It may be one of your worst professional nightmares: your organization is the victim of hacking. Cyber-attacks can cause immediate damage, so knowing how to respond is crucial. By the time most organizations discover hacking, it’s too late to create a solid incident response plan. A reactionary approach can prolong the event, increase damages, and even contradict current legal requirements.
Since no one can predict the future, you must assume your company will be hacked at some point and plan accordingly. An incident response plan provides a set of instructions to help staff identify, respond to, and recover from cybersecurity incidents. The goal is to return to normal business operations as swiftly as possible by removing the threat, minimizing damage, and preventing similar incidents in the future.
A well-defined plan includes steps for each of the six phases of incident response.
Preparation: Maintain and improve incident response capabilities and prevent incidents by ensuring that systems, networks, and applications are sufficiently secure.
Identification: Confirm, characterize, classify, categorize, and prioritize suspected incidents by logging and reviewing appropriate data and having a predefined threshold of what makes an incident become a breach.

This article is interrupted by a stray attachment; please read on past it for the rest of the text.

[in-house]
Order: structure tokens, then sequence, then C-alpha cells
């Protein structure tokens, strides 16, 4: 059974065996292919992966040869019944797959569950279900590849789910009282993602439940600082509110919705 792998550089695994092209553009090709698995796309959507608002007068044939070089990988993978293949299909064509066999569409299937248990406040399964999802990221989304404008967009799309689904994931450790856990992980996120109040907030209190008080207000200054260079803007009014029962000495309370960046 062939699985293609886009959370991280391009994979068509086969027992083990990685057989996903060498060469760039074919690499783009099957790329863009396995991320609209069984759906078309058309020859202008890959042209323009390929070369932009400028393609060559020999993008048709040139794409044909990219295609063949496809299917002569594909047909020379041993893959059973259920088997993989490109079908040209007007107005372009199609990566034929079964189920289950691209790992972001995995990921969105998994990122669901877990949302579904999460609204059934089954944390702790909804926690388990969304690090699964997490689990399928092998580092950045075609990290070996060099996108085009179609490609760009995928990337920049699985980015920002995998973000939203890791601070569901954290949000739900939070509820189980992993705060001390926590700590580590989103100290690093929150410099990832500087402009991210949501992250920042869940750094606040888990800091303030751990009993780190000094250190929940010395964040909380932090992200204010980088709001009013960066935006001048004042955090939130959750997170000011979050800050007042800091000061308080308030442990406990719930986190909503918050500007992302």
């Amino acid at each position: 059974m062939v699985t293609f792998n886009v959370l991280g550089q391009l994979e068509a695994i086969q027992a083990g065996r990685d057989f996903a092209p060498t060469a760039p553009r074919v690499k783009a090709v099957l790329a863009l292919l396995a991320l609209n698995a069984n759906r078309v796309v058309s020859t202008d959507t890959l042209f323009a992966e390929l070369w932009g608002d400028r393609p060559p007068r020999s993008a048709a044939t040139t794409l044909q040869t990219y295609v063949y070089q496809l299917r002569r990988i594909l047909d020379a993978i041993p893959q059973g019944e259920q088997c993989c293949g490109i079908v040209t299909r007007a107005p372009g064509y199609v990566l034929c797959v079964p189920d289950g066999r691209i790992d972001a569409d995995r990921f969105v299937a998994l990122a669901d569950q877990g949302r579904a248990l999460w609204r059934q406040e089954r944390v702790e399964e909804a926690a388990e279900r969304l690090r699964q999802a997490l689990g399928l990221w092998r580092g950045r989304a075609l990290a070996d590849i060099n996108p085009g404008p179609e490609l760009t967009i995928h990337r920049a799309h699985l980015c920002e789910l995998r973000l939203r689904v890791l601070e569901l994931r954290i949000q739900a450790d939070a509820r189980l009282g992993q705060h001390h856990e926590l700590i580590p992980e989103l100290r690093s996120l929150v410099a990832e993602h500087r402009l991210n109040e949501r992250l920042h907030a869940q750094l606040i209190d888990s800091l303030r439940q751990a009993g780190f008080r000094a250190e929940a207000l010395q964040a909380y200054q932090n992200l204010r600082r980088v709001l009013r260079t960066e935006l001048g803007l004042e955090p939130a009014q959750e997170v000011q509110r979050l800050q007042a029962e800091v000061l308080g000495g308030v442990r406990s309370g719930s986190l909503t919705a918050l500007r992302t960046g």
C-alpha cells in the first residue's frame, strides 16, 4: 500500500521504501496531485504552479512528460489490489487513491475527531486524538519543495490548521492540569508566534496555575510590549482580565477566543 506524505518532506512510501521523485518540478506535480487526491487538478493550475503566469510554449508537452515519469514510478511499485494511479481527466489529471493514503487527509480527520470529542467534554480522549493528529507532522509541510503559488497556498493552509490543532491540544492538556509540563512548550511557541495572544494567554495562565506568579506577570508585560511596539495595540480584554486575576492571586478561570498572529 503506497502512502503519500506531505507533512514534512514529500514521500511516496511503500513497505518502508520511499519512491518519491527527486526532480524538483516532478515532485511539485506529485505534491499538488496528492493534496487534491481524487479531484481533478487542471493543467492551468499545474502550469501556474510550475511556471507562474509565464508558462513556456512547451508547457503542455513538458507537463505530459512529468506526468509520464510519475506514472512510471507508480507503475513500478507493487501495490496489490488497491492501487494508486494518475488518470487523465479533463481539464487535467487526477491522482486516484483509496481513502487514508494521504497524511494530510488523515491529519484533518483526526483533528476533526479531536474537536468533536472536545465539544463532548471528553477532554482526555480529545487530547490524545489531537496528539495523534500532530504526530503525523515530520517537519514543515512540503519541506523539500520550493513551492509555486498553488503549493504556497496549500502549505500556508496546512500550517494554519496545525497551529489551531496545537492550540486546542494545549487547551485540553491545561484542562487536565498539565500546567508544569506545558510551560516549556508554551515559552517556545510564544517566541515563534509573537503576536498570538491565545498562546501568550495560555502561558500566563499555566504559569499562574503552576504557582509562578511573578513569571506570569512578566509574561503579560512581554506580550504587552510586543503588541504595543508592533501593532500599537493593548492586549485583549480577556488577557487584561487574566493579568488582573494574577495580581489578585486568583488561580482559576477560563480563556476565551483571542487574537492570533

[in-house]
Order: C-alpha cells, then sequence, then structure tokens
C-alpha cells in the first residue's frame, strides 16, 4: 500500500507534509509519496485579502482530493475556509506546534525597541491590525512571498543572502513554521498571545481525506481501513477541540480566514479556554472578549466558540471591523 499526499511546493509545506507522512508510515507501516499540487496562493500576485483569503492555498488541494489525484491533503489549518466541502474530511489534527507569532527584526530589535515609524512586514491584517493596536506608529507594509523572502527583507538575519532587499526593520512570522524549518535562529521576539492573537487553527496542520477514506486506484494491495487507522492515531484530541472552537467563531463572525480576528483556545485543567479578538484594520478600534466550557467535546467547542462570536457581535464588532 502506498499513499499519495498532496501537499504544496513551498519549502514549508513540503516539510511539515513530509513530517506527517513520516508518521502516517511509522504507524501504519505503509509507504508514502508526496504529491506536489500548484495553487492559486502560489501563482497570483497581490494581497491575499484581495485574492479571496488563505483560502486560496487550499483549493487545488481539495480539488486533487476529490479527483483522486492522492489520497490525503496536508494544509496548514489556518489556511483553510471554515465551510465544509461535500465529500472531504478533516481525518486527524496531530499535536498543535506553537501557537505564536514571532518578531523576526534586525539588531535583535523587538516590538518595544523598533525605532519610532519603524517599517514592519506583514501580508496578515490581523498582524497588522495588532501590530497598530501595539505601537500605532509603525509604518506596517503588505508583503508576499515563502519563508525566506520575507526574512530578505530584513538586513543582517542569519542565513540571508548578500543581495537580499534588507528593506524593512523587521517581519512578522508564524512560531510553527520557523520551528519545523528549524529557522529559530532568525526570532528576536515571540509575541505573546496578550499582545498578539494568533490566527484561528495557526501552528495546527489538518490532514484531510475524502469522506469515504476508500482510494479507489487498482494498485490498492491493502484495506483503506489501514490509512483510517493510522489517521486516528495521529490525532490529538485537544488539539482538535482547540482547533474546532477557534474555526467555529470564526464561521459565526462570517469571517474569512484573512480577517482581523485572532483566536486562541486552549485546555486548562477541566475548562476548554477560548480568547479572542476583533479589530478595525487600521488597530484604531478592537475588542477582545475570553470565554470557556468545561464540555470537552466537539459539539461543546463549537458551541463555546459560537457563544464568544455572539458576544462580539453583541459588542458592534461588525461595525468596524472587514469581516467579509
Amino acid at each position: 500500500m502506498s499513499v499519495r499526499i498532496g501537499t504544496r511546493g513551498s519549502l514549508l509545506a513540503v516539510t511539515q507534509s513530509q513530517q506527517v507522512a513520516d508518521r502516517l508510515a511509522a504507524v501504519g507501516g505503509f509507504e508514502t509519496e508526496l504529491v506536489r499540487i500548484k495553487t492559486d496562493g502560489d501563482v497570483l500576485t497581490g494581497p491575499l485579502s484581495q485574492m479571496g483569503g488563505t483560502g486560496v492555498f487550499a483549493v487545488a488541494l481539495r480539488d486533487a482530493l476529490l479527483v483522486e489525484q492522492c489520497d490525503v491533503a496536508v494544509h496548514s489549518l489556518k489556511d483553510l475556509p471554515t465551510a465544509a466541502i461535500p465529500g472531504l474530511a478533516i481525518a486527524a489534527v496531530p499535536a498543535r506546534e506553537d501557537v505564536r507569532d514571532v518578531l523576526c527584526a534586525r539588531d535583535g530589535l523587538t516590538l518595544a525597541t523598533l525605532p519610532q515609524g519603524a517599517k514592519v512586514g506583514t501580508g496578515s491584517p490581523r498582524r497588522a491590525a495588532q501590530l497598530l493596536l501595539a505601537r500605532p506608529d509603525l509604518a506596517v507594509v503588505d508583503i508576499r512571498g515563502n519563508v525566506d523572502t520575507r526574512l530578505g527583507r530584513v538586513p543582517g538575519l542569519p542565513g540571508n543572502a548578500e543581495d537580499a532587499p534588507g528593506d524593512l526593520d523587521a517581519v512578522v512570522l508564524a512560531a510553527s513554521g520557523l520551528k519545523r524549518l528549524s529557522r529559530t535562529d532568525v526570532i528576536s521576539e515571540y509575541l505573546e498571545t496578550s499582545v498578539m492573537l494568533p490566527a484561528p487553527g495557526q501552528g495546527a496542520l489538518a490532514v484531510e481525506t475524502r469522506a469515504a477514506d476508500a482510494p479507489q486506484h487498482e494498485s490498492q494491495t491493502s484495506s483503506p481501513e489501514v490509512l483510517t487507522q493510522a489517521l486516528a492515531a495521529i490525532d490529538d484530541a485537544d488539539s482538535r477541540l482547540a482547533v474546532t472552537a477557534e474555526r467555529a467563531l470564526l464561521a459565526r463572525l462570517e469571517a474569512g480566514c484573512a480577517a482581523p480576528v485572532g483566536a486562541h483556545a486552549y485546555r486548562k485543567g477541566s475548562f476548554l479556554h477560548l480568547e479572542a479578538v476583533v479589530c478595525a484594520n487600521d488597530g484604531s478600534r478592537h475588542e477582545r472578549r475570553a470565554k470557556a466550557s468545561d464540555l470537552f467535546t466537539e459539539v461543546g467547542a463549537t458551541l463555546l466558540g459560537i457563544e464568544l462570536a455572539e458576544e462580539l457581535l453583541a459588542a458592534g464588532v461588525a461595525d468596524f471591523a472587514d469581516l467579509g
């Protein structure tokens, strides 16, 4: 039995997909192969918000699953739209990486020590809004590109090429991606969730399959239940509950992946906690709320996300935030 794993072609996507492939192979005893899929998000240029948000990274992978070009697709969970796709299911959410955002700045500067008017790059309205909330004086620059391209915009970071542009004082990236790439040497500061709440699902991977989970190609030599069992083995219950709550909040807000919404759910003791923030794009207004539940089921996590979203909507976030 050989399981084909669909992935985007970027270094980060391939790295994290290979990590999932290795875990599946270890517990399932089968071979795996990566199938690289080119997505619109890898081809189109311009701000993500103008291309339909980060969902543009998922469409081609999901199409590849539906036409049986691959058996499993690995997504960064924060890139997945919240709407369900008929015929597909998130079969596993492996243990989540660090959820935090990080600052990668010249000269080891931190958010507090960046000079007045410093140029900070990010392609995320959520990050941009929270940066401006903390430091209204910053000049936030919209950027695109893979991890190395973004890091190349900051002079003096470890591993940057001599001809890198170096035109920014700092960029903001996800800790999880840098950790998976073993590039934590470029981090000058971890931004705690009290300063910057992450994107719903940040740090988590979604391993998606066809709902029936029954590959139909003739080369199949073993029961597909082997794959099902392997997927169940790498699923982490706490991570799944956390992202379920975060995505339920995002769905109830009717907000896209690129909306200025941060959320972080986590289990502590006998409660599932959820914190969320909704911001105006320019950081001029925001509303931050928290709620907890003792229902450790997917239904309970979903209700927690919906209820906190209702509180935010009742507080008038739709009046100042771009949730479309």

Containment: Minimize the loss and/or theft of information, or service disruption.
Eradication: Eliminate the threat.
Recovery: Restore affected services and data sets to pre-incident form quickly and securely.
Post-Incident Activities: Assess the response to better handle future incidents through utilization of reports, “lessons learned,” and after-action activities. Mitigate exploited weaknesses to prevent similar incidents from occurring in the future.
It’s important to note that incident management isn’t always completely linear. There are some aspects of working through a hacking or data breach incident that require continuous consideration. Cross-cutting elements present throughout an incident response plan include:
Communication: Notify appropriate internal and external parties and maintain situational awareness.
Analysis: Examine available data to support decision-making throughout the incident management lifecycle. Make sure that you have the necessary information available to determine indicators of compromise, as well as what data sets have been affected (this could have a significant impact on notification requirements).
Documentation: Record and time-stamp all evidence discovered, information collected, and actions taken from Identification through Post-Incident Activities.
Having cybersecurity professionals on retainer can lighten the burden on your organization. Cybersecurity and forensic services can be placed on standby to safeguard your data, respond to immediate threats, and mitigate future risks. With a service such as CYBERVEILTM, your organization is a priority should an event occur.
Whether you need to get your IT staff up to speed and train employees to thwart social engineering attempts, or your organization requires full-time monitoring and response services, P&N can help. Incident response planning is too important to put off. Don’t wait until a successful hacking attempt creates a crisis.